Global Programmes

Günter Dröse, Chairman of the European Captive Insurance and Reinsurance Owners’ Association (ECIROA), answered some questions from FERMA about ECIROA’s initiative on the insurance supervision of global programmes.


Our intention is to present the community of local supervisors, organised in IAIS, with facts that show that neither insurers, brokers nor insured corporations or supervisors can behave in a compliant manner with the accounting, tax and insurance regulation requirements in all jurisdictions. In this insurance market, all participants need to acknowledge that a change and adjustment in the regulatory area (or better, battle field?) is necessary.

Our aim is for IAIS to support and introduce a core principle in its Insurance Core Principles which demands a partial opening of barriers and borders, just and only, for the insurance coverage of excess layers, difference in conditions (DIC) and difference in limits (DIL) policies that are part of an international insurance programme provided by one or more insurers for a cross-border active corporation, with the condition that a locally issued policy is implemented in the “non admitted” country.


This is a general problem for all international insurance programmes above a certain size (in accordance with the countries involved). Captives usually write and carry risks of major industrial, trade or financial companies which – based on their volume and capital strength – are able to self-insure part of their entire exposure, following a more sophisticated risk management strategy. There is no difference with those programmes which are not reinsured with a captive.


There are accounting, tax and regulatory issues caused by requirements rolled out by the UN, OECD and accounting principles and tax laws. They cannot be applied in a fully compliant manner due to protectionist or self-interested local rules in some countries. But we are not trying to recommend remedies for the situation for each and every case in detail – this is not possible. The target is to achieve a principles-based understanding of such a core principle that local supervisors allow the regulations to come into line with international, (bilateral) generally accepted rules and standards.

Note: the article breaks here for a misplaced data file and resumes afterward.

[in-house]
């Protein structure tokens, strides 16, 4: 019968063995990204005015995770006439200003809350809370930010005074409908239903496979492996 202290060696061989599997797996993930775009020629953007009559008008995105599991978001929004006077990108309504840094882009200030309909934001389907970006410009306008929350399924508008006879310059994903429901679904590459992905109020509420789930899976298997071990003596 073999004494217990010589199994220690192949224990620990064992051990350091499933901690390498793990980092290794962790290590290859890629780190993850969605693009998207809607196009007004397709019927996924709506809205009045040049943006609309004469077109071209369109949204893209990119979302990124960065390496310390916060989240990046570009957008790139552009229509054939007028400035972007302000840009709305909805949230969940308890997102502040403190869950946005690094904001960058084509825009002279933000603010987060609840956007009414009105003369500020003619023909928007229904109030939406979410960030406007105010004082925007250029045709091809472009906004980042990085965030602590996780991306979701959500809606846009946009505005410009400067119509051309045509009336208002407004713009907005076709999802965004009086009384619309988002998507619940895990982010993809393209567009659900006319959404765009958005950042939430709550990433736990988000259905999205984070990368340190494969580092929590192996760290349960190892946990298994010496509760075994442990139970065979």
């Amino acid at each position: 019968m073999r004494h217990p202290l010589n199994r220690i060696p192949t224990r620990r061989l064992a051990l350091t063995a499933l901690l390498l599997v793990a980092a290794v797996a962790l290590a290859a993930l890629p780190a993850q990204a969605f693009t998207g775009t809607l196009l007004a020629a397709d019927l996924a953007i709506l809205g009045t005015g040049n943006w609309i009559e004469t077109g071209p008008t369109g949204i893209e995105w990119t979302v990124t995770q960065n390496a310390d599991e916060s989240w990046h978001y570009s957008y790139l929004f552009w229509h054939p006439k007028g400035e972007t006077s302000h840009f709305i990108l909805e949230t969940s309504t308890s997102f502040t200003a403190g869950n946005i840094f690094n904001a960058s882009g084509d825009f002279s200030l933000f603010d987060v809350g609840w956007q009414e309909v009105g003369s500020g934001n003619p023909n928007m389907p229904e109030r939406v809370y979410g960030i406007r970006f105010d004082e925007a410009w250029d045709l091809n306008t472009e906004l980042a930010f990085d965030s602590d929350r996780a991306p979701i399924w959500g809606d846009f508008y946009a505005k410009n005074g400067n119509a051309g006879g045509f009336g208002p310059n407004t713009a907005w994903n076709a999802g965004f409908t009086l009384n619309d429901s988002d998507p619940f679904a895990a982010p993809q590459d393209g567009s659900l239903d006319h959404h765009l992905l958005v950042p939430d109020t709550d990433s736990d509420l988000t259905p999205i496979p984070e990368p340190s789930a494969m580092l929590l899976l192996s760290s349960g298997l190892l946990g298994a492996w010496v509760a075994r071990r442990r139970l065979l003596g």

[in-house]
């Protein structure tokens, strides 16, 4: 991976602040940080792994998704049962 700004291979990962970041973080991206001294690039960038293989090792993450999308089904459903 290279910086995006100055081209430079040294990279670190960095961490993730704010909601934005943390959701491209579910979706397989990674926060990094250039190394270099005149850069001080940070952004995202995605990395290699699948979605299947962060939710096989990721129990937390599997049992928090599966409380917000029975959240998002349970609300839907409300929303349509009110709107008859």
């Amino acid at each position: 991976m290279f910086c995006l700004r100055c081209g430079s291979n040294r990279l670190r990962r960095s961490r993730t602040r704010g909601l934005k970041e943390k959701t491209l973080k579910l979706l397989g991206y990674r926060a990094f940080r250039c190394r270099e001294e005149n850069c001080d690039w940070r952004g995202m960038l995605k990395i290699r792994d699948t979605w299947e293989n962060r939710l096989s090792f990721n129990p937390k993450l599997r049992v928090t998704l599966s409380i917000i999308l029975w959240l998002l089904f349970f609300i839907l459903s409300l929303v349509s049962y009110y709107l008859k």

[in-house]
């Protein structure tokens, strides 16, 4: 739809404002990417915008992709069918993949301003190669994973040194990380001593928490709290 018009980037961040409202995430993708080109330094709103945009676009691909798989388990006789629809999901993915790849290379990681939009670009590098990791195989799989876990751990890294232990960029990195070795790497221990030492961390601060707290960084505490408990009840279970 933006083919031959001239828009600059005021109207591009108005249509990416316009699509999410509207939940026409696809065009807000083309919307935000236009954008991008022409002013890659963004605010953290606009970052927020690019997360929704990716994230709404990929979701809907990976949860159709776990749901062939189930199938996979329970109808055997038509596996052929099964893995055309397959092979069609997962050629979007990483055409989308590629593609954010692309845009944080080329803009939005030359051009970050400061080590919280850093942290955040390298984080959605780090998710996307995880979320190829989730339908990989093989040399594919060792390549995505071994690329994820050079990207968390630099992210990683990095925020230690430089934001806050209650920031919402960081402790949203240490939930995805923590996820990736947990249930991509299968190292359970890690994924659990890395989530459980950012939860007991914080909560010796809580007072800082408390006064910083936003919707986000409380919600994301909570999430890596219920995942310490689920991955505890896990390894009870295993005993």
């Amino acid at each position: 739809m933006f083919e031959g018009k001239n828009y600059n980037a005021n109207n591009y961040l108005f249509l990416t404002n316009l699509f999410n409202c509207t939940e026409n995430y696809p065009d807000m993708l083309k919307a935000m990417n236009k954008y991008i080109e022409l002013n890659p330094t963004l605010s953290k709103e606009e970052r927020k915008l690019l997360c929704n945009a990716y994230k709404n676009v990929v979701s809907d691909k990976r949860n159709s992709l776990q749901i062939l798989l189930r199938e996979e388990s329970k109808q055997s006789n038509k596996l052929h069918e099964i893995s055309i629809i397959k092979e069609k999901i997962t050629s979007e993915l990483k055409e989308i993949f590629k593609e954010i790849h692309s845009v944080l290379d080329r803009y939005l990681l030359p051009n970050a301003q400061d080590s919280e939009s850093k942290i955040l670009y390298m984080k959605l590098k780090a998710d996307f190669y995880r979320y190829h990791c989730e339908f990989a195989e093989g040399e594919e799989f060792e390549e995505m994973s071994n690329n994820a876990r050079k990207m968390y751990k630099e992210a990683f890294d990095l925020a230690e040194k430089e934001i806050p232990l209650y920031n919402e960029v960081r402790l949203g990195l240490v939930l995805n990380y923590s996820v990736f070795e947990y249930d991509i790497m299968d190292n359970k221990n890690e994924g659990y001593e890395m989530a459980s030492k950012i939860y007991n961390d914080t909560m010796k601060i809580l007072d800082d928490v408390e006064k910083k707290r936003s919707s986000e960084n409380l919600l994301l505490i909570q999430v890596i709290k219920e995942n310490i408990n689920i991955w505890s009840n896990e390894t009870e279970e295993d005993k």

Programmes with high sums insured, especially D&O, or liability or financial lines, or with a very broad policy wording.


First of all, we will ask IAIS to create a working group or subcommittee to study, develop and produce a proposal. Then, stakeholders will be invited to meet, discuss and prepare a draft wording which can be diligently discussed and presented to the IAIS secretariat and executive committee to be finally approved by the executive committee.


Now, we are asking insurers who are active in cross-border business to support our action, which will be in the best interests of the entire insurance market and its customers. We very much appreciate the backing of all colleagues, from the industry and their local and international associations, as well as from the broker side or some local supervisors which may help us to start introducing and establishing the working group within IAIS.

  • What aspects of global programmes does ECIROA want the International Association of Insurance Supervisors (IAIS) to look at?
  • Does this apply to global programmes in general or particularly when there is a captive involved?
  • How does the compliance issue most affect companies with complex global programmes? Coverage, accounting, tax, other?
  • What classes of business are most affected and why?
  • What action would you like to see from the IAIS?
  • What would you like European commercial insurance buyers to do, either through their associations or individually?

FERMA shares the objectives of the campaign by ECIROA. These issues are important, especially for larger organisations. Risks for these organisations can be complex and demand enterprise-wide, global solutions.

FERMA plans to collect the opinions of member associations and produce a coordinated message. The FERMA European Risk and Insurance Survey in 2014 provides a great starting point for evidence in support of a desire by risk managers to be able to set up international insurance programmes more efficiently, effectively and safely. This working group will create a document that addresses why international insurance programmes are used by large organisations, what the benefits of such programmes are and how they might help European companies to do business abroad.

This is not a new subject – far from it – but it is one that requires more noise to encourage buyer and supplier stakeholders to stand up and attract attention – and a call to action.